SRAM sells minority stake to Lehman Brothers Merchant Banking
By James Huang, Technical editor | Thursday, August 7, 2008 3.11pm
SRAM company spokesmen Greg Herbold (L) and Sam Schultz. Gary Boulanger
SRAM has announced today a “equity partnership” with Lehman Brothers Merchant Banking (LBMB), a division of global private equity business Lehman Brothers.
According to a SRAM press release, LBMB will be a minority investor and current SRAM senior management will remain in place and retain their current capacities. Chicago-based SRAM projects 2008 revenues to approach half a billion dollars and the transaction is anticipated to close in late September.
“The SRAM team has done a great job building a global organization in an exciting industry,” said SRAM chief executive Stan Day, who is also one of the company’s founding members. “We've now achieved a scale where we believe it's prudent to add an experienced institutional investor to our shareholder base. We're very pleased that LBMB is committing its capital and expertise to SRAM.”
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SRAM owns the RockShox, Zipp, Avid, and TruVativ brands, and entered the road component market in 2006.
“SRAM has grown to become a true leader in its industry without losing touch with its entrepreneurial roots and its core values,” said Charlie Moore, LBMB managing director. “We're privileged to partner with Stan Day and the SRAM management team as they build on the company’s strong momentum in the bicycle components market.”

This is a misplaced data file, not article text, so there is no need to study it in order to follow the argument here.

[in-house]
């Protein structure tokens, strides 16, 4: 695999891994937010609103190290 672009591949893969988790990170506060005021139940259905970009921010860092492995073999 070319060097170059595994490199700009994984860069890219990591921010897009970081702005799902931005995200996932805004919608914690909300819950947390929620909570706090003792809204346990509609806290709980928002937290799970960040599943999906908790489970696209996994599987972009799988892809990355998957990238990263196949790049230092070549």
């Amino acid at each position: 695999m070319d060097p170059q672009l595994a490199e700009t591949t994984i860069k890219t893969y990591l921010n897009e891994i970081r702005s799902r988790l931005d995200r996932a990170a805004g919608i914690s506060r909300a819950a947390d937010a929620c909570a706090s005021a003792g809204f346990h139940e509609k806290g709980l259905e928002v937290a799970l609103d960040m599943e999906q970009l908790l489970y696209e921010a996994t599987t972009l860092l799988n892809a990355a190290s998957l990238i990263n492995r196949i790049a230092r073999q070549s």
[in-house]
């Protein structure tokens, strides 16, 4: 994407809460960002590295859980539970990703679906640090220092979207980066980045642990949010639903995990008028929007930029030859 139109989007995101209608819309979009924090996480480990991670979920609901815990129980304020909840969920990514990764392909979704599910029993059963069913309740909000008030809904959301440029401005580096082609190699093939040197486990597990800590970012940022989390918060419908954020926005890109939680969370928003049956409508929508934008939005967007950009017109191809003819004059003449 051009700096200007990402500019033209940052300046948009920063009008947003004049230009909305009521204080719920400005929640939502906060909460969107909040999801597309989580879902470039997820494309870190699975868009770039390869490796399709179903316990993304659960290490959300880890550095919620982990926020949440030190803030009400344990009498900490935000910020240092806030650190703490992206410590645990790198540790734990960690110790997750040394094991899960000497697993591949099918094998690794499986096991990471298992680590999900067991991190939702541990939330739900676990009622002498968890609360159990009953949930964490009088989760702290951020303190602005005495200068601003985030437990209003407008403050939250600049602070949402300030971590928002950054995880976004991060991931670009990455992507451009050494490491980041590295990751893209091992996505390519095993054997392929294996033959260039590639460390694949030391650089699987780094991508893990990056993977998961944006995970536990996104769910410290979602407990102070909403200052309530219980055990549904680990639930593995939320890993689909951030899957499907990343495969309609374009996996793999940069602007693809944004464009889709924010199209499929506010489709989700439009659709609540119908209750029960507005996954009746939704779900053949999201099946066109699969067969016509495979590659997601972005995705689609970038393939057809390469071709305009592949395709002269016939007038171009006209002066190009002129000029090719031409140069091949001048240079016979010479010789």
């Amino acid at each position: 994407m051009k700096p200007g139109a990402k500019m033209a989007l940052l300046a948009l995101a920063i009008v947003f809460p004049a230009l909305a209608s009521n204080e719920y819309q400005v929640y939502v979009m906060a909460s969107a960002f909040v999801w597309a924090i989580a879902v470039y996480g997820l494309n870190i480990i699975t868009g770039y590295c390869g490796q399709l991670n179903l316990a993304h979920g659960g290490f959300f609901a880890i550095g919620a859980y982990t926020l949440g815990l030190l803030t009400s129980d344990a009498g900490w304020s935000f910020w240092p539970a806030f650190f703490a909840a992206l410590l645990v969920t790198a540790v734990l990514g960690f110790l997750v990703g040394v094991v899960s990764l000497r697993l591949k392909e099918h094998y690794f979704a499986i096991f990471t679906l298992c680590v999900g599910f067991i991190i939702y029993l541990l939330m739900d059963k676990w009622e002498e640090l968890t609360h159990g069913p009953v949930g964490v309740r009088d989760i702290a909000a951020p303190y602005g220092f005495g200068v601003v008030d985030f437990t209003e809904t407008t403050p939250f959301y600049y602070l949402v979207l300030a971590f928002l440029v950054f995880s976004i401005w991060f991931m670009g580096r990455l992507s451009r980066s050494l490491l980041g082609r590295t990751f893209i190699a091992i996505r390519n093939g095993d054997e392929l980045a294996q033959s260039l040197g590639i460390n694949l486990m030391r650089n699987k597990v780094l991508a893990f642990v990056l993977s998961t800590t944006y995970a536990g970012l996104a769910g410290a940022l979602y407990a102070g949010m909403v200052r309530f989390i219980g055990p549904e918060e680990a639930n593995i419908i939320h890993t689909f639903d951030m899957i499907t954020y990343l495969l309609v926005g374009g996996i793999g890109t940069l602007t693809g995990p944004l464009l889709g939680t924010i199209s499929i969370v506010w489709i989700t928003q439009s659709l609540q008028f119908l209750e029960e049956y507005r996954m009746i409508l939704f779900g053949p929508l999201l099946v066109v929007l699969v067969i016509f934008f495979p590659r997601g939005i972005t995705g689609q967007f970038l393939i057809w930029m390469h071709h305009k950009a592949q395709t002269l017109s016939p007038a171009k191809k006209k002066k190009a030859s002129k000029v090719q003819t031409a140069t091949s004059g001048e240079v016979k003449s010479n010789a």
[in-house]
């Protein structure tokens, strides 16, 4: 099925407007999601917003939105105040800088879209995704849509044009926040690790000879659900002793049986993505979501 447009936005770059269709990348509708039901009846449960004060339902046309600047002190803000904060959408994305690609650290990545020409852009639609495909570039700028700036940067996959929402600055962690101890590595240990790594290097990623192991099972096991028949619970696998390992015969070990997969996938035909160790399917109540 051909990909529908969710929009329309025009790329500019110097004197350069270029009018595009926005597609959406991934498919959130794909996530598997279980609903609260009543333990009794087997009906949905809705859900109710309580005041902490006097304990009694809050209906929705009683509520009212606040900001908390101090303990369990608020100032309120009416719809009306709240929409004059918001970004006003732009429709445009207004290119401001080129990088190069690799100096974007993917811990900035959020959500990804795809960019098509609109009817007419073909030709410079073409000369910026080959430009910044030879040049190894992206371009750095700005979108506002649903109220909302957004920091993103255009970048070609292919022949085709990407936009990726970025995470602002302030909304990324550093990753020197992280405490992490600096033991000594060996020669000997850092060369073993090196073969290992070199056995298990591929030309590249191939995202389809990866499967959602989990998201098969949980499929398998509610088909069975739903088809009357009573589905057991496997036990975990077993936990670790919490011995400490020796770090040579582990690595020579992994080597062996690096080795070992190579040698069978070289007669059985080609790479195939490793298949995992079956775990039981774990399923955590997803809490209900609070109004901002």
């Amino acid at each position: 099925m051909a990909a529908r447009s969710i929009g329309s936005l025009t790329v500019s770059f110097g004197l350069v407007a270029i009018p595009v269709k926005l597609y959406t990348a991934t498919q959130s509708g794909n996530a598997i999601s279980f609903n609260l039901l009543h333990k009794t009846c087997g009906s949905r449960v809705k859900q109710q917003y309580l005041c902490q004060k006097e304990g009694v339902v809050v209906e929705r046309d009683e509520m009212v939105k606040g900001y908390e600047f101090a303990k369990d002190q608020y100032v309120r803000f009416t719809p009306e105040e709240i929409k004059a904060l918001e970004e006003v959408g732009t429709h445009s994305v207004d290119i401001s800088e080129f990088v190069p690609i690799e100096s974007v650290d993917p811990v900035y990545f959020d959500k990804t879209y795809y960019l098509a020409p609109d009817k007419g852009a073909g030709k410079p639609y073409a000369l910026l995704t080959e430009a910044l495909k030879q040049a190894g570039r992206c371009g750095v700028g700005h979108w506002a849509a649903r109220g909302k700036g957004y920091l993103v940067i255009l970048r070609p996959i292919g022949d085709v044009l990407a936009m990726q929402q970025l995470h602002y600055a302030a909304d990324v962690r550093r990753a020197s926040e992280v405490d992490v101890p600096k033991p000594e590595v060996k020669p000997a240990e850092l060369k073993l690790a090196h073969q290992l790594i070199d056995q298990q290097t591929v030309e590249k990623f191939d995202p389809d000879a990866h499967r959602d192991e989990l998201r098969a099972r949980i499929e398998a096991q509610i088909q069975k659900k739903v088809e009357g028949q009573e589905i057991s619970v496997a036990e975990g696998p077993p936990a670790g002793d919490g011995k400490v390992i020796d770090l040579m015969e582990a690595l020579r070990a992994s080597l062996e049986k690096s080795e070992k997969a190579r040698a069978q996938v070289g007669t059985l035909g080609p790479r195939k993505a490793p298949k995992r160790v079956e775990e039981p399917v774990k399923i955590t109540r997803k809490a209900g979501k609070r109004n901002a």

SRAM will also establish the SRAM Cycling Advocacy Fund to support advocacy in the U.S., Europe and Asia on policy issues affecting cycling infrastructure and the bicycle industry. The fund will initially be capitalized with US$10 million and will be paid out approximately $2 million per year for five years based on advice from established advocacy groups such as Bikes Belong. SRAM expects to have a grant request process in place by this November and additional details will be available in approximately 60 days.
“Bikes are a constructive transportation and recreational solution,” said Day. “Governments everywhere are recognizing their value to address traffic congestion, environmental concerns, health promotion and high gas costs. The fund will support grass roots advocacy efforts focused on improving cycling infrastructure.”
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